Monday, July 30, 2007
Barry Schwartz takes aim at a central belief of western societies: that freedom of choice leads to personal happiness. In Schwartz's estimation, all that choice is making us miserable. We set unreasonably high expectations, question our choices before we even make them, and blame our failures entirely on ourselves. His relatable examples, from consumer products (jeans, TVs, salad dressings) to lifestyle choices (where to live, what job to take, whom and when to marry), underscore this central point: Too many choices undermine happiness.
Wednesday, July 25, 2007
I would like to thank readers of this blog for helping with contributions. As I said in the article:
This article would not have been possible without considerable discussion and input from many different people who have taken part in discussion around this topic via the blogosphere. For example, in the discussion on the blog post, "e-learning 1.0 vs. 2.0 - Help Needed," you can see that Howard Cronin provided the analogy of AM/FM, CD, and iPod adaptor. Thanks, and I look forward to the continued conversation.
Tuesday, July 24, 2007
I've been creating similar information manually for a while, so it's nice to have an automated support for it.
I've not quite figured out how to take a very large list of blogs, e.g., all edublogs, and have it filter those down. It imports OPML, but the interface didn't seem intuitive. I'll let you know if that works later.
I would suggest that readers of this blog might want to change over to the FeedBurner feed to get this added functionality: http://feeds.feedburner.com/eLearningTechnology
Monday, July 23, 2007
At the bottom of the article, the author interviews Andrew about the use of Wikis in the enterprise. A couple of things jumped out at me:
This is a somewhat strange answer. In my experience, Wikis often start (and sometimes end) as an easier-to-use replacement for simple web publishing (an intranet that's easy-to-edit). For example, you have a bunch of resources that get shared and you want to put them up. Or you have a set of reference pages. The old way would be to work with your IT staff's content management system or to hand-craft web pages and go through a painful posting process. The new way is to use a Wiki and just click the edit button. Often, you don't really expect end-users to edit the pages when you start out. Sometimes, they end up editing them, sometimes they don't. But it is still easier. My strong belief is that:
Sean Silverthorne: Is Wikipedia a good model that transfers to a corporate environment?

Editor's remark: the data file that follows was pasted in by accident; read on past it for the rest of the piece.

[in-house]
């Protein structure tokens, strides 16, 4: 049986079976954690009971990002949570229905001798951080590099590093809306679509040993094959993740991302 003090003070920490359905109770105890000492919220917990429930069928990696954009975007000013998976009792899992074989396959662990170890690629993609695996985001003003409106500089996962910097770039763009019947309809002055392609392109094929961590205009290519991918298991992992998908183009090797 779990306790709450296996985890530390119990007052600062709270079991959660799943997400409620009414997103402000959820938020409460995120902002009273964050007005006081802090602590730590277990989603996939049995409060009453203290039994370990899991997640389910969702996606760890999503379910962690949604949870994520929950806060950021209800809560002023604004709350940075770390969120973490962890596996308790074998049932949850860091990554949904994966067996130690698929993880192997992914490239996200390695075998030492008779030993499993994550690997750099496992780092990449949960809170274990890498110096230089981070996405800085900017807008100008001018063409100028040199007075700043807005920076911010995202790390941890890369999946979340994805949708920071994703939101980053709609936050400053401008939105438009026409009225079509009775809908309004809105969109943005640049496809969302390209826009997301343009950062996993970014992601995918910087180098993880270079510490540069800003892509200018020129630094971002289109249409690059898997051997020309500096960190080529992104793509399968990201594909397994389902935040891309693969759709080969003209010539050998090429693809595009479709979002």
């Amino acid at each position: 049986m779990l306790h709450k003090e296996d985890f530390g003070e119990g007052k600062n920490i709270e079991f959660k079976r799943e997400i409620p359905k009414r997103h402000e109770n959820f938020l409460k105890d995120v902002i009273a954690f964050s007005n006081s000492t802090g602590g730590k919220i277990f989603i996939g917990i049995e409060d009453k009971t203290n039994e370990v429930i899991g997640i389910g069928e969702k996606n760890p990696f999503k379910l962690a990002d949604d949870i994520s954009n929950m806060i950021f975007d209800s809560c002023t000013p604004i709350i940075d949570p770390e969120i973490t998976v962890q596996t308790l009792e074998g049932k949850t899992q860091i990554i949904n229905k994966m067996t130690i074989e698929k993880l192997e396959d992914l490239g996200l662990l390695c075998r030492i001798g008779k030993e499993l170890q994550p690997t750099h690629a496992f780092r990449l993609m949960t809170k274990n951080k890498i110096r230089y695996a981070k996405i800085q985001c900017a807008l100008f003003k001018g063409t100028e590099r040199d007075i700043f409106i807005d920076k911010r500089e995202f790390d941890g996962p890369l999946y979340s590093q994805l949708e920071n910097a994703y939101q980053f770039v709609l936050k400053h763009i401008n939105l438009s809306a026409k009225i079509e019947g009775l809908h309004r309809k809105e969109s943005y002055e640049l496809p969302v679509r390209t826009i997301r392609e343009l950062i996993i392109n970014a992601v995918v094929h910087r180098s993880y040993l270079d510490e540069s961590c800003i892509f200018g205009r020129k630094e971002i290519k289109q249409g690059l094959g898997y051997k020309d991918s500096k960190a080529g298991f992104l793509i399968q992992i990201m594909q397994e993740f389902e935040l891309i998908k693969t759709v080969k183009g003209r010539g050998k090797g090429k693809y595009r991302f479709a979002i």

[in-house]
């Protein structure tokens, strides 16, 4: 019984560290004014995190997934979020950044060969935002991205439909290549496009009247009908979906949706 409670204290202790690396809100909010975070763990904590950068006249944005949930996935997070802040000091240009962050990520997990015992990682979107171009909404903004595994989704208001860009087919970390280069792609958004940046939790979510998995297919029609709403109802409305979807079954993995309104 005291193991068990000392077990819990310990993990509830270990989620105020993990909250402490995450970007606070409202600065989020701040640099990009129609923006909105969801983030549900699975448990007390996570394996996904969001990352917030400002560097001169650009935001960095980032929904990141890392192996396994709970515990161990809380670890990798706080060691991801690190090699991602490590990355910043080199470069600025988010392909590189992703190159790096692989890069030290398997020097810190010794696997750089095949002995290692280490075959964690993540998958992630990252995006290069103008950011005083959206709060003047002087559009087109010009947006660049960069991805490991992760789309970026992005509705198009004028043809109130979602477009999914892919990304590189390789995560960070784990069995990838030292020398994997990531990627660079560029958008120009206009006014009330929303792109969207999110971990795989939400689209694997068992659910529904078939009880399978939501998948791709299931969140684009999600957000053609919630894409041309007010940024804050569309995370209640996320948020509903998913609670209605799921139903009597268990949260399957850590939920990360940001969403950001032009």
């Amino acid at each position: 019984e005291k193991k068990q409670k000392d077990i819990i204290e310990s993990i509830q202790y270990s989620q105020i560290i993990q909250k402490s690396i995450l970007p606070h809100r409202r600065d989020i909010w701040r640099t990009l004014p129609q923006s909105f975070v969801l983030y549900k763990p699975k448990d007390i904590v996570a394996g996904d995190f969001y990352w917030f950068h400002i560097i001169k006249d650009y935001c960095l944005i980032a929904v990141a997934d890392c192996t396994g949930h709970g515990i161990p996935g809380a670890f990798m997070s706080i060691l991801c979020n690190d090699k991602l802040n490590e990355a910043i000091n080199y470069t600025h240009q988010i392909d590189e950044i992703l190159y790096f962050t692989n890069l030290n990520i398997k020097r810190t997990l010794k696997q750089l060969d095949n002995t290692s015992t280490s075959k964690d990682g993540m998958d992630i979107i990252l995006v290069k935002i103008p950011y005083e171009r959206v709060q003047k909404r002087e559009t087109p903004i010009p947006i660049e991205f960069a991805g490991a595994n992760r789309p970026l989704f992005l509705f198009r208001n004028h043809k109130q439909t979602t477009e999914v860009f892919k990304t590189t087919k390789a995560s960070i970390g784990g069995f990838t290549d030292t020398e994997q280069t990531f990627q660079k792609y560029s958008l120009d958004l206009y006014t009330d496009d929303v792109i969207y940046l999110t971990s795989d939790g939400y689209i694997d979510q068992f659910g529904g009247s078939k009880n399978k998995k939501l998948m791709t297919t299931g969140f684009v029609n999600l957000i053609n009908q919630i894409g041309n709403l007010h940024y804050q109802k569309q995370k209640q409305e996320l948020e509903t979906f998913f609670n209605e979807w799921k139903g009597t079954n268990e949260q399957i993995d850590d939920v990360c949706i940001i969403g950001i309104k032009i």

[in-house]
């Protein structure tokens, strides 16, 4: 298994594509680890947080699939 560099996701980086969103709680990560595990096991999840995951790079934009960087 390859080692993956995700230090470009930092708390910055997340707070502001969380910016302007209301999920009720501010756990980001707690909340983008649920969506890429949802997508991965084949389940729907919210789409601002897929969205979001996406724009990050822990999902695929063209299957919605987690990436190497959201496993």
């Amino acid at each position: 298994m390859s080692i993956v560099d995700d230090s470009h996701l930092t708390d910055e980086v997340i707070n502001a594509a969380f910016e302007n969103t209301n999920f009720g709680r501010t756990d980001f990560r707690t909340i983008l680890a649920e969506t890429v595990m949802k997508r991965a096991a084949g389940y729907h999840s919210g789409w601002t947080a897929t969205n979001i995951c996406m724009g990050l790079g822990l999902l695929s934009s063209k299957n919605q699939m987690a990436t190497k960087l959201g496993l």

Andy McAfee: No is the short answer here, simply because (a) how valuable is the corporate encyclopedia, and (b) how much enthusiasm or incentive do we have to contribute to the corporate encyclopedia? But an encyclopedia is only one of the things you can build with wiki technology.
Anytime you think about creating a web page, you should probably think whether it wouldn't be better to make it a Wiki.The article later discusses:
Silverthorne: Have you used wikis yourself?
McAfee: I can give you a couple of examples because I try to use wikis in a fair amount of my own work. I was organizing a 40-person conference of academics and needed to take care of all these administrative tasks that I really hate doing, like putting the schedule together. And I thought, "Ding, I'm going to outsource this to the people who are coming to the conference." So I put up a couple of initial wiki pages and e-mailed them to everyone. I said, "Here is the bare -bones schedule. You guys tell each other and tell all of us what you think we should do in each of these slots, and if you want to present in one of these 4 daily slots, just add your name to the list." And with very little pushback, the Web site for the conference self-assembled, and most people were quite happy with it. The amount of overhead went through the floor.
I also use them in my MBA course Managing in the Information Age. I tell my students that about half their grade will be based on wiki contributions. So I solve the incentive problem that way. And then I have to deal with all the problems of, "Well, what do you want us to do?" ("I'm not telling you.")
A couple of great examples. Both are uses in smaller workgroups which is probably an early place to look for adoption. I've similarly used Wikis in conjunction with a class environment, and it's quite natural, especially if you have collaborative exercises defined for the students.